In the School of Arts & Sciences, faculty play a vital role in Richmond’s undergraduate research program, sharing their expertise and guiding students through their projects. The role of a faculty mentor requires a large commitment of time, and A&S is grateful to each of the 118 faculty members who has mentored a student research project this past year. Many faculty mentors go above and beyond in supporting student researchers, and two of them were recognized with the Outstanding Faculty Mentor Award. 

The first faculty honoree is physics professor Jack Singal, who joined our faculty in the fall of 2013 and immediately began working with undergraduate researchers. He has mentored 11 students over the past five years, several of whom have gone on to competitive graduate programs and jobs in consulting and software engineering. 

Jack received a National Science Foundation grant to host an international astrophysics conference on campus this past summer and involved two of his research students as presenters, the only undergraduates who participated in the event. He has also taken students to the American Astronomical Society meeting to present their work, and has helped them publish their research in top journals in the field.

In his nomination of Dr. Singal, Jibran Haider, ’19, described Singal as a skilled teacher and mentor who is also approachable and devoted to his students. Jibran went on to say, “If it weren’t for Dr. Singal’s efforts in helping me submit my applications and secure funding, I would not be able to take advantage of a research position I have been offered at the world-renowned Perimeter Institute for Theoretical Physics this summer.” 

Evan Jones, ’18, also submitted a letter of support for Dr. Singal and stated, “I can confidently say that my relationship with Dr. Singal has been the single greatest factor in my academic development and achievement during my time at Richmond.”

The second faculty mentor honoree was Maja White, Associate Professor of Lighting and Sound in the Department of Theatre and Dance. Maja has mentored 17 undergraduate students over the past eight years and, in addition, has advised the Production Studies III capstone course and student choreographers as they prepare their performances.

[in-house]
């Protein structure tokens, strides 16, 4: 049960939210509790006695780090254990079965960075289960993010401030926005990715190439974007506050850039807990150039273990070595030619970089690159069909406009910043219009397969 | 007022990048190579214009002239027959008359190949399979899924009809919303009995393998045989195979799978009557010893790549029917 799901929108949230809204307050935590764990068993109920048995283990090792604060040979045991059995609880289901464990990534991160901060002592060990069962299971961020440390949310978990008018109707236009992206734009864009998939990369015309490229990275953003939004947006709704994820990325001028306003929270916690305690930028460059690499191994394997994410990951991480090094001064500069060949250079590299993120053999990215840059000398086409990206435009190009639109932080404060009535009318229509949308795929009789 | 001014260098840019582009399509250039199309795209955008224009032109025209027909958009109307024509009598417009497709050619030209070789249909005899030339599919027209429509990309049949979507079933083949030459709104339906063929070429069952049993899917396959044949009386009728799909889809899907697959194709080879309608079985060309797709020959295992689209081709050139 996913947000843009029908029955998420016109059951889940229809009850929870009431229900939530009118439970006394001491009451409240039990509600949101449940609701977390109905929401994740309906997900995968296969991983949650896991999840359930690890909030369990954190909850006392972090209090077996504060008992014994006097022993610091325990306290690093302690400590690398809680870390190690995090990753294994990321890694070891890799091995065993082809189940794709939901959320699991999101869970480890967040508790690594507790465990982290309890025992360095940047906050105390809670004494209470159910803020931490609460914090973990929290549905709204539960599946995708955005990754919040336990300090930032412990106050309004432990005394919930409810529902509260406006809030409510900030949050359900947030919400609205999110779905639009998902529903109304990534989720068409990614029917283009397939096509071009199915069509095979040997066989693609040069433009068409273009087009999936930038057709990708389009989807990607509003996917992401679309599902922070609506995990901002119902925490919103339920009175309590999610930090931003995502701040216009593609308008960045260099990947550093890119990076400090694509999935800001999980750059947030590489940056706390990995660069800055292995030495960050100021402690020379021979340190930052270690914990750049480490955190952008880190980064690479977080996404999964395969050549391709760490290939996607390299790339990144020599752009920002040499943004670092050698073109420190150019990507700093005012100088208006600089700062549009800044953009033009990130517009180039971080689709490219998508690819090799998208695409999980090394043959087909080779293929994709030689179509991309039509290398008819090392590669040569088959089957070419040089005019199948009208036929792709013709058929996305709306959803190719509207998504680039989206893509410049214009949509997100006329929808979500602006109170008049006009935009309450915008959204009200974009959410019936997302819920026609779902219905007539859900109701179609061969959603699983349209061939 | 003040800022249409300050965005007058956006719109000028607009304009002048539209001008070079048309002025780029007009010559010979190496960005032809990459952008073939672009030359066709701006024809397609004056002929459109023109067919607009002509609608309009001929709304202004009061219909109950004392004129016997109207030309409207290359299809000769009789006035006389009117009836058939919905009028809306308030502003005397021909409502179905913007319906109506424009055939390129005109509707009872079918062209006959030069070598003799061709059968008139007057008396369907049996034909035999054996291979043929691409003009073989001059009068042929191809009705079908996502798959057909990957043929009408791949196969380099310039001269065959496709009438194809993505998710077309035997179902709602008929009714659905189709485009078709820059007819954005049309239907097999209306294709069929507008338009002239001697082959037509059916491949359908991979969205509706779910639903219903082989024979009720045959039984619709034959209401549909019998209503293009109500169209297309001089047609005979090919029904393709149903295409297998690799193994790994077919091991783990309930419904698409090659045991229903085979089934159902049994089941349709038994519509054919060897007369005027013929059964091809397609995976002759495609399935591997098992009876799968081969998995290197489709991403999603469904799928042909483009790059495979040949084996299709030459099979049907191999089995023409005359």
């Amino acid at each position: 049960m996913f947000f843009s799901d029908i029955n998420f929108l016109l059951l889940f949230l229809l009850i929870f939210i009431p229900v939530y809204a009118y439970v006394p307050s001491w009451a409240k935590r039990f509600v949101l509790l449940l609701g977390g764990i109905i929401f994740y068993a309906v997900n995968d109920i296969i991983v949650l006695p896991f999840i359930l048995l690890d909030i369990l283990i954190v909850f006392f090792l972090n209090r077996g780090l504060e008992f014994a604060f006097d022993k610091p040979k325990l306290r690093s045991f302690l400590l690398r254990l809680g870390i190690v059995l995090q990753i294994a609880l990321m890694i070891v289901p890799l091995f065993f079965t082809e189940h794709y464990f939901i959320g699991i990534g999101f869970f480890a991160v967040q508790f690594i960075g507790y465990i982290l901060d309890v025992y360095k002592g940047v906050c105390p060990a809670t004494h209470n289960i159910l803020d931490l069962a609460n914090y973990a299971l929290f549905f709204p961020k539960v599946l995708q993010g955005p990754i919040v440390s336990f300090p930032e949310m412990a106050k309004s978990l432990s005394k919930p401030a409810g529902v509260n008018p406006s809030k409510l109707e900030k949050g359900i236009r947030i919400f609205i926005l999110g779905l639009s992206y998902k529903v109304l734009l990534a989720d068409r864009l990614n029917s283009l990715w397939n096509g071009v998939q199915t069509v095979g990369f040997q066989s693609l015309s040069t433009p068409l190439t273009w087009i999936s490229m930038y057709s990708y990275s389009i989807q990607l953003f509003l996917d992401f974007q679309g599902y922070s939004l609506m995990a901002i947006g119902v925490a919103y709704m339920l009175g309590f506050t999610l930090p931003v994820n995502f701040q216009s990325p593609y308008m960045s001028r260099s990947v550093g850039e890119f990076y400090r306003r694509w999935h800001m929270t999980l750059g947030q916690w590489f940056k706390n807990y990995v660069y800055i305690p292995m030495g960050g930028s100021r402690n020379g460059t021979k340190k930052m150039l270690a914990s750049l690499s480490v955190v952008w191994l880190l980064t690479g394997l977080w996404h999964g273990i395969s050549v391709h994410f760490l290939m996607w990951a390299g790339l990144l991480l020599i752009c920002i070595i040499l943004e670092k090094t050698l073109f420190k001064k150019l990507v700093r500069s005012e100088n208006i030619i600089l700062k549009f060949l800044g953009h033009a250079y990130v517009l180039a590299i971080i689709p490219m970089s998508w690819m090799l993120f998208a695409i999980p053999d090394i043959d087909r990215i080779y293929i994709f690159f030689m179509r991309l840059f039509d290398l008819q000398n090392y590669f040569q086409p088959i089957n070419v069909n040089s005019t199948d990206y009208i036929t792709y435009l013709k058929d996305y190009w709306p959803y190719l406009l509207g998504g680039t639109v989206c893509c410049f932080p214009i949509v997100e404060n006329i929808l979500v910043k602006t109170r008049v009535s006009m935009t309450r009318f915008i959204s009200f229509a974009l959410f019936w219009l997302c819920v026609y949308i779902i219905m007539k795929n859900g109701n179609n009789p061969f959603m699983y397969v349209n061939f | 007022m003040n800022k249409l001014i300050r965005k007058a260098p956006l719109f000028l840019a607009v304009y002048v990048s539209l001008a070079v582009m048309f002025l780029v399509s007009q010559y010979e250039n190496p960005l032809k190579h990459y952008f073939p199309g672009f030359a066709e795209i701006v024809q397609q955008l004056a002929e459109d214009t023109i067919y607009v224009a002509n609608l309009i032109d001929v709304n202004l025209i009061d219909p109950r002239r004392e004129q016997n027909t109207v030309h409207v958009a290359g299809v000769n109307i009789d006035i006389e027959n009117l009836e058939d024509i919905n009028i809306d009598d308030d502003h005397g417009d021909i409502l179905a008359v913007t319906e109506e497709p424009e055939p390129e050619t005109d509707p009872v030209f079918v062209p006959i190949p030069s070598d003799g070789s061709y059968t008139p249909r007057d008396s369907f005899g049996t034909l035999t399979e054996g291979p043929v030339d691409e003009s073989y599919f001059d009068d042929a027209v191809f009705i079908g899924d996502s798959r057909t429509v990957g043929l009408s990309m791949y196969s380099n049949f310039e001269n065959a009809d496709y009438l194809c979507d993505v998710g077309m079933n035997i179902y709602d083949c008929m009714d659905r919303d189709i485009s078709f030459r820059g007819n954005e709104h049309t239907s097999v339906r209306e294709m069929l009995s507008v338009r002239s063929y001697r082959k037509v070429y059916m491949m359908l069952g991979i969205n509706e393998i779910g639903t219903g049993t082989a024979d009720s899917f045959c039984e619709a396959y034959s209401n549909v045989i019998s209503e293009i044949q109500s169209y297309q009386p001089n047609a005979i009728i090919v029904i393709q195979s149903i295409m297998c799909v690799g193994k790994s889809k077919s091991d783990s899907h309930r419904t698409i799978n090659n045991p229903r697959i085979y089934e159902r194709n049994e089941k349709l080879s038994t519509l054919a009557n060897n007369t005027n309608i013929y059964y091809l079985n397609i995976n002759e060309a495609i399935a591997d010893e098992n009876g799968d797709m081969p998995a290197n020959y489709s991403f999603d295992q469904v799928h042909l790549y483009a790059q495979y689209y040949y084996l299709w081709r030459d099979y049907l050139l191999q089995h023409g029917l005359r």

Several of the students Maja has mentored have gone on to successful careers in professional technical theater, working at Woolly Mammoth, Roundhouse Theatre, and Arena Stage in Washington, D.C., and studying in graduate programs at New York University and University of Virginia.

Maja has been recognized by the student theater fraternity Alpha Psi Omega as an excellent mentor, and was recently asked to serve as the group’s Faculty Advisor, along with advising the student theater group, the University Players. 

In nominating Maja for this award, Megan Wirtz, ’19, described how Maja would give her free reign over a project or task, and then ask her to present a solution a few days later, so they could discuss it together. Megan said, “Her interpersonal style of mentor created a relationship in which I didn’t feel self-conscious or nervous in presenting a design choice to her, but rather I would feel secure knowing that I would walk out of her office feeling like I had a design that is not only approved by a professional lighting designer, but one I am able to justify to other members of my team.”

Megan went on to say, “Maja has imbued a sense of confidence, strength, and passion in me in my three years at Richmond that I cannot begin to put into words.”

Congratulations to Jack and Maja, and thank you for your work with our students.